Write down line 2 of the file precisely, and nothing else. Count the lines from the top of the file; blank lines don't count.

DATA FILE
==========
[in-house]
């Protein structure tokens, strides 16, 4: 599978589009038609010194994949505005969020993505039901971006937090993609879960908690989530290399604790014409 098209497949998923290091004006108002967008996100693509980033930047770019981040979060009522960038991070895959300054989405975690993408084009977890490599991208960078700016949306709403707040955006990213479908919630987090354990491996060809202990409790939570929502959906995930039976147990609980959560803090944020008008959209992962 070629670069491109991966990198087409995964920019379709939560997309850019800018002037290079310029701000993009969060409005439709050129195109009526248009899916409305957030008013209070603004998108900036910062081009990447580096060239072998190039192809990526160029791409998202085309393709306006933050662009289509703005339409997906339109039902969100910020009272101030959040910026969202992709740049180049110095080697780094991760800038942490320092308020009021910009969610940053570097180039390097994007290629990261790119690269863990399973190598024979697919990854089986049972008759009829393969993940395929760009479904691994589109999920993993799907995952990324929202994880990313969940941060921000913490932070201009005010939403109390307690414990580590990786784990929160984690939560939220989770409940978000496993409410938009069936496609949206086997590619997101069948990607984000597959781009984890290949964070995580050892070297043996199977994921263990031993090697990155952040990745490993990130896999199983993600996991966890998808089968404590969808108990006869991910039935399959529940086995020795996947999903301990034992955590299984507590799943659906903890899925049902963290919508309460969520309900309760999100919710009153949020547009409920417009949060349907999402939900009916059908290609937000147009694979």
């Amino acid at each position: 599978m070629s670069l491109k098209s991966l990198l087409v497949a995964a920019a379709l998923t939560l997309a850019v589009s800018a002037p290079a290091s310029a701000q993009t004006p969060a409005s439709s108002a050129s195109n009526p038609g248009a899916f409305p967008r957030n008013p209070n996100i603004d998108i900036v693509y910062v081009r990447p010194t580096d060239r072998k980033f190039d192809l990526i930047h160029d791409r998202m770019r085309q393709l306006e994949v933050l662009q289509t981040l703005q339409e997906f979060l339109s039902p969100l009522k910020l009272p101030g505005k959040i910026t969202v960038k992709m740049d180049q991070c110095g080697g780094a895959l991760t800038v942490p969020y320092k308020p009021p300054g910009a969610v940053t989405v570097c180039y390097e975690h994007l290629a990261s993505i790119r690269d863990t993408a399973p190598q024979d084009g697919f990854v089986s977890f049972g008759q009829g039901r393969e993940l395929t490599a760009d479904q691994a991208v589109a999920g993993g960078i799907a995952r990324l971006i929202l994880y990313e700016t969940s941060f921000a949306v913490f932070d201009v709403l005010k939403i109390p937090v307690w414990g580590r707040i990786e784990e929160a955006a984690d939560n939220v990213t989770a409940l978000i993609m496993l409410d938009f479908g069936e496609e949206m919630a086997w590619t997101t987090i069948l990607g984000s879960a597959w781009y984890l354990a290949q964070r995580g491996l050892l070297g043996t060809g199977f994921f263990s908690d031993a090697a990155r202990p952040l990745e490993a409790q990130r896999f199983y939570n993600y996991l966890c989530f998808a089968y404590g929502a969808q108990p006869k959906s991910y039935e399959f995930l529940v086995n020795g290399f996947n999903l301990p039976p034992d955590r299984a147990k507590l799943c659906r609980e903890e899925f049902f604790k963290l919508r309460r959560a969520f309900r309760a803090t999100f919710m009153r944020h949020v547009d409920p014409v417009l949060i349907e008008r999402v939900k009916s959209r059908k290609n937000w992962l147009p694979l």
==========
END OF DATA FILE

């Protein structure tokens, strides 16, 4: 599978589009038609010194994949505005969020993505039901971006937090993609879960908690989530290399604790014409 098209497949998923290091004006108002967008996100693509980033930047770019981040979060009522960038991070895959300054989405975690993408084009977890490599991208960078700016949306709403707040955006990213479908919630987090354990491996060809202990409790939570929502959906995930039976147990609980959560803090944020008008959209992962 070629670069491109991966990198087409995964920019379709939560997309850019800018002037290079310029701000993009969060409005439709050129195109009526248009899916409305957030008013209070603004998108900036910062081009990447580096060239072998190039192809990526160029791409998202085309393709306006933050662009289509703005339409997906339109039902969100910020009272101030959040910026969202992709740049180049110095080697780094991760800038942490320092308020009021910009969610940053570097180039390097994007290629990261790119690269863990399973190598024979697919990854089986049972008759009829393969993940395929760009479904691994589109999920993993799907995952990324929202994880990313969940941060921000913490932070201009005010939403109390307690414990580590990786784990929160984690939560939220989770409940978000496993409410938009069936496609949206086997590619997101069948990607984000597959781009984890290949964070995580050892070297043996199977994921263990031993090697990155952040990745490993990130896999199983993600996991966890998808089968404590969808108990006869991910039935399959529940086995020795996947999903301990034992955590299984507590799943659906903890899925049902963290919508309460969520309900309760999100919710009153949020547009409920417009949060349907999402939900009916059908290609937000147009694979």